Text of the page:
The nCOVnet is a deep neural network that can analyze lung X-ray images for fast detection of COVID-19 in X-Rays and detect whether a human is testing positive for the virus. In particular, the convolutional neural networks (CNN) have been tremendously influential in computer vision and medical image analysis tasks among different DL classifiers. CNN’s observations have proved its cogency in mapping image data to reliable and anticipated performance. As the primary focus of the virus is the lungs, analyzing the lungs’ modifications will provide a precise result of the existence of the virus [21]. Panwar et al. propose a model based on CNN capable of training photographs of corona virus-infected lungs and healthy lungs. By recognizing the symptoms of infected patients as hazy or shadowy spots in the X-ray images of the lungs, the proposed model can diagnose the COVID-19 cases at a faster level [21].

The proposed model can detect a positive COVID-19 patient in less than 5 seconds. With the small data they had, they could reach an actual positive rate of 97.62%. By adding more chest X-ray samples to the training data set, using the same model architecture already used, they can get higher precision. The unavailability of real-time RT-PCR kits is also resolved by nCOVnet, as it only includes an X-Ray system already available in most hospitals worldwide. Hence, countries will no longer wait for massive real-time RT-PCR kit shipments. Through the accelerated identification of COVID-19, we will contact and separate COVID-19 patients and eliminate population transmission [21].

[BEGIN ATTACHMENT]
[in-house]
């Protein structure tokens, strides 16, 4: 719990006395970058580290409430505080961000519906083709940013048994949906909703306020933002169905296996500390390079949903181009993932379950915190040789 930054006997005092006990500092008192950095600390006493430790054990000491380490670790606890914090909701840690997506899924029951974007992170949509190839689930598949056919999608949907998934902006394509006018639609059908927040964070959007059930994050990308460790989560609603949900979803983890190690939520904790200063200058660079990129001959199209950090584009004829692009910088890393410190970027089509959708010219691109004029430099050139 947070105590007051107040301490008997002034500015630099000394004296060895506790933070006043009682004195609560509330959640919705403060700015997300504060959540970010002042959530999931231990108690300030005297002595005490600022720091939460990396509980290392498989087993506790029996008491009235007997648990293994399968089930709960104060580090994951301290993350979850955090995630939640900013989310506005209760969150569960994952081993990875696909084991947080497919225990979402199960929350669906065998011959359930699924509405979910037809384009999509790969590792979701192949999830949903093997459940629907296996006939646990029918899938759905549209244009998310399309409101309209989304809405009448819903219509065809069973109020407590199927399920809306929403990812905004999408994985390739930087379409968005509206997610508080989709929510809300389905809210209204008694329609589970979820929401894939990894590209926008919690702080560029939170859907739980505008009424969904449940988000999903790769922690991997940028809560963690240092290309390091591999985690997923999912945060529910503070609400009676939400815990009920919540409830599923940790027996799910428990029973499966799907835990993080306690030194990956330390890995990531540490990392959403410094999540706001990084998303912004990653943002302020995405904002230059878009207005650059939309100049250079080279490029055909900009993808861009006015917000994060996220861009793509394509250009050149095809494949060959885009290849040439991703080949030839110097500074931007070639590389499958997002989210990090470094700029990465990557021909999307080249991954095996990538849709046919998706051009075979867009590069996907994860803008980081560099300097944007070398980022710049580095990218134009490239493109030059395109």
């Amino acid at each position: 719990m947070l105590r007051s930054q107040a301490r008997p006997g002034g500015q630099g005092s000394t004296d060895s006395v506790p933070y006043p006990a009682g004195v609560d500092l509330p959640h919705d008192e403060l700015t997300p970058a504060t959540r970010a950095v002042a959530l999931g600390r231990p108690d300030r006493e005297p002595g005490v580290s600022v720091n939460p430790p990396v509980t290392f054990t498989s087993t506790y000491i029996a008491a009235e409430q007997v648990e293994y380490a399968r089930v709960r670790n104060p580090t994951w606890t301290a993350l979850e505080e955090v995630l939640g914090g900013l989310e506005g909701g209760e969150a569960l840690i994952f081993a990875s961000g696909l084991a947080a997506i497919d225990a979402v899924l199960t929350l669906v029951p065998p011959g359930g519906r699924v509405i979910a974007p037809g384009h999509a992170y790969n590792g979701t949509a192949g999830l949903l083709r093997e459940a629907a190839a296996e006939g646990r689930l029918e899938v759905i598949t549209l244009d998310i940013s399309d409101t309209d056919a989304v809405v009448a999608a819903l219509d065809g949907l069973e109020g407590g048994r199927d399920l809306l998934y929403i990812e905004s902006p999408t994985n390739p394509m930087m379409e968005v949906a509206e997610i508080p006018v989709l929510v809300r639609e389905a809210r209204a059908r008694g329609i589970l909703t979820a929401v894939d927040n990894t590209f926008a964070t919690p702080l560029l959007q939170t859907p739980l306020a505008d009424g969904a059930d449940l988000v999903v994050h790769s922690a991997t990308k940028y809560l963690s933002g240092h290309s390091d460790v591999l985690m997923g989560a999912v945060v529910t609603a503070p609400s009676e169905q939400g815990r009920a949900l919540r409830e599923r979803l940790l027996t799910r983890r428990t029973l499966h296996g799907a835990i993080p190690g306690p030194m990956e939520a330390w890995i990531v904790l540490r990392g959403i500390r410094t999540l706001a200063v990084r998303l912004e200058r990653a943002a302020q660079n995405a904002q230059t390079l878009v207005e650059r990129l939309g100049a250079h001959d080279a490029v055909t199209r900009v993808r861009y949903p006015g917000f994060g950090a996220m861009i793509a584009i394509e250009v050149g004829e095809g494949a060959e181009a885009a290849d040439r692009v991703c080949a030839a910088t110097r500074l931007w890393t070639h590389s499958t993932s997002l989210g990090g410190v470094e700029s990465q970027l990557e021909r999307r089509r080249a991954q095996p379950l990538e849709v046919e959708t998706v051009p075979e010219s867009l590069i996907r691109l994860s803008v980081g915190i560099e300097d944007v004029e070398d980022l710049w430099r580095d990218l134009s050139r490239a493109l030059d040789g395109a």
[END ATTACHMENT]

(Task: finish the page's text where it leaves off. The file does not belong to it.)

The spatial distribution of diseases was identified and analyzed by GeoAI, and the impact of positional factors on disease outcomes was studied. For example, in an Ivory Coast sample of Africa, researchers tried to gather information from georeferenced mobile data on the prevalence and incidence factors of the Human Immunodeficiency Virus (HIV) through a machine. Such extracted characteristics are evaluated in relation to departmental HIV prevalence rates, where researchers have concluded that the predominant HIV conditions are correlated with variables, such as the phone usage region and total migration [22].

Digital contact tracing apps, privacy and security concerns

Cluster 2 (green cluster) focuses on digital contact tracing apps, privacy and security concerns, including eight high-frequency keywords such as contact tracing apps, SARS-CoV-2, coronavirus, pandemic, surveillance, and privacy.